The grant logic block 805 communicates with the grant tree logic block 803. In particular, based on the grant signal issued by the grant tree logic block 803, the grant logic block 805 sets a grant bit in the semaphore control register 812 of the appropriate channel (discussed further below), provided that an outstanding SAD entry semaphore request is pending for that channel. Once the grant bit is set in requesting channel's semaphore control register 812, the grant logic block 805 then resets the channel's weight value to zero.
The write buffer 806, when commanded by the write buffer control block 808, writes the updated SAs to the appropriate SAD entries. The write buffer 808 comprises N, 64-bit write buffer registers. In a preferred embodiment, in which there are 8 channels, the write buffer comprises a sixteen entry, 32-bit wide FIFO (first-in-first-out) register. As will be discussed in more detail below, the updated SA data structures are first written to the appropriate channel's FIFO in the write buffer 806. Then, when the channel's SAD entry semaphore request is released, the contents of the channel's write buffer FIFO are written to the appropriate SAD entry.
Operation of the write buffer 806, as was just noted, is controlled by the write buffer control block 808. In addition, the write buffer control block 808 interfaces with the memory arbiter 608 when requesting access to the memory storage device 606, which includes, among other things, the inbound and outbound SAD entries. In a preferred embodiment, the write buffer control block 808 comprises a finite state machine (FSM) that is controlled by firmware. An understanding of the write buffer control block 808 operation will become apparent from the ensuing discussion, which describes the process carried out by the semaphore controller 604 to update the inbound and outbound SAD entries.
Referring now to
Nonetheless, the process 900 begins when a channel in the IPSec hardware component 702 needs to write an updated SA data structure to an SAD entry (BLOCK 902). When this occurs, the address of the SAD entry that needs to be updated is written to the address register 810 (BLOCK 904), and a request bit is set in the semaphore control register 812 (BLOCK 906). When the semaphore arbiter 804 determines that the channel should be granted the semaphore, a grant bit in the semaphore control register 812 is set (BLOCK 908). In response to the semaphore being granted, the SA data structures located in the SAD entry having the address in the address register 810 is then retrieved into the previously noted local buffer in each channel (BLOCK 910). Those portions of the retrieved SA data structure that need updated are then modified locally (BLOCK 912).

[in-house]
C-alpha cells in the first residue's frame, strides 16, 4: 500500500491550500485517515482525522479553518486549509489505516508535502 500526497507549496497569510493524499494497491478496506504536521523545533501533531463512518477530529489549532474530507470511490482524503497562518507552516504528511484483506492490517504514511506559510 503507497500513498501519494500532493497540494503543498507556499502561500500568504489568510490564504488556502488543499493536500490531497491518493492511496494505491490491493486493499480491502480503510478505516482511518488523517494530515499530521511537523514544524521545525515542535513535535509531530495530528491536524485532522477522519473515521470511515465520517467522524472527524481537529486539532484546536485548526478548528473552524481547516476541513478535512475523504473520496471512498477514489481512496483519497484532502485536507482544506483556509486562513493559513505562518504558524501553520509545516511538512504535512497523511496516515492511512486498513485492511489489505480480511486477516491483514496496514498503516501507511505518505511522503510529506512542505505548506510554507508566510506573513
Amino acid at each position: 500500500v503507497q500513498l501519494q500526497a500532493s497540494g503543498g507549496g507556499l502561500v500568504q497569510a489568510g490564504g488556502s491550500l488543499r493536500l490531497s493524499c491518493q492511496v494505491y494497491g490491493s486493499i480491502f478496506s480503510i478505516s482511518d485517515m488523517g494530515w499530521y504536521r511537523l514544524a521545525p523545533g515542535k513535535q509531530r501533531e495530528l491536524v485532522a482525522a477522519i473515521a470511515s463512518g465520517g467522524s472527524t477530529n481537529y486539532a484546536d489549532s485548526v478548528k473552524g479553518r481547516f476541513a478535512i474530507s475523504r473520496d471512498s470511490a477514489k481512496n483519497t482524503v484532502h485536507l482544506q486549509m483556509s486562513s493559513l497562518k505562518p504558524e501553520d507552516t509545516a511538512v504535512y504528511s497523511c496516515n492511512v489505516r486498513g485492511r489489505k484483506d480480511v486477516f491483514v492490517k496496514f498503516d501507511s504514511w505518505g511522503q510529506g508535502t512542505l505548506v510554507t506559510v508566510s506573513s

Thereafter, a “busy bit” in the write buffer control register 814 is checked to determine whether the write buffer 806 is busy (BLOCK 914). Once the write buffer busy bit is reset, indicating that the write buffer is available to be written to, the updated SA data structure portions are written to the write buffer 806, the request bit in the semaphore control register 812 is reset under the control of firmware (BLOCK 916), and the write buffer busy bit is once again set (BLOCK 918). The write buffer control block 808 monitors, among other things, the request bit in the semaphore control register 812. When the request bit is reset, and when the memory arbiter 708 grants access to the SAD, the write buffer control block 808 causes the write buffer 806 to write its contents to the SAD entry having the address in the address register 810 (BLOCK 920). The semaphore arbiter 804 then grants the semaphore to the next channel, if any, requesting access to the SAD entry (BLOCK 922).
While the invention has been described with reference to a preferred embodiment, it will be understood by those skilled in the art that various changes may be made and equivalents may be substituted for elements thereof without departing from the scope of the invention. In addition, many modifications may be made to adapt to a particular situation or material to the teachings of the invention without departing from the essential scope thereof. Therefore, it is intended that the invention not be limited to the particular embodiment disclosed as the best mode contemplated for carrying out this invention, but that the invention will include all embodiments falling within the scope of the appended claims.
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|U.S. Classification||1/1, 707/999.009, 707/999.201, 707/999.2, 707/999.1|
|International Classification||H04L29/06, G06F17/30|
|Cooperative Classification||H04L63/0485, H04L63/164, Y10S707/99952, Y10S707/99939|
|Aug 3, 2001||AS||Assignment|
Owner name: CORRENT CORPORATION, ARIZONA
Free format text: ASSIGNMENT OF ASSIGNORS INTEREST;ASSIGNORS:MERCER, CHAD W.;NOEHRING, LEE P.;BROWN, STEVEN J.;REEL/FRAME:012061/0464
Effective date: 20010802
|Nov 1, 2007||AS||Assignment|
Owner name: ITT MANUFACTURING ENTERPRISES, INC.,DELAWARE
Free format text: ASSIGNMENT OF ASSIGNORS INTEREST;ASSIGNOR:CORRENT CORPORATION;REEL/FRAME:020056/0483
Effective date: 20071031
|Jan 23, 2012||AS||Assignment|
Owner name: EXELIS INC., VIRGINIA
Free format text: ASSIGNMENT OF ASSIGNORS INTEREST;ASSIGNOR:ITT MANUFACTURING ENTERPRISES LLC (FORMERLY KNOWN AS ITT MANUFACTURING ENTERPRISES, INC.);REEL/FRAME:027574/0040
Effective date: 20111221
|May 3, 2013||FPAY||Fee payment|
Year of fee payment: 4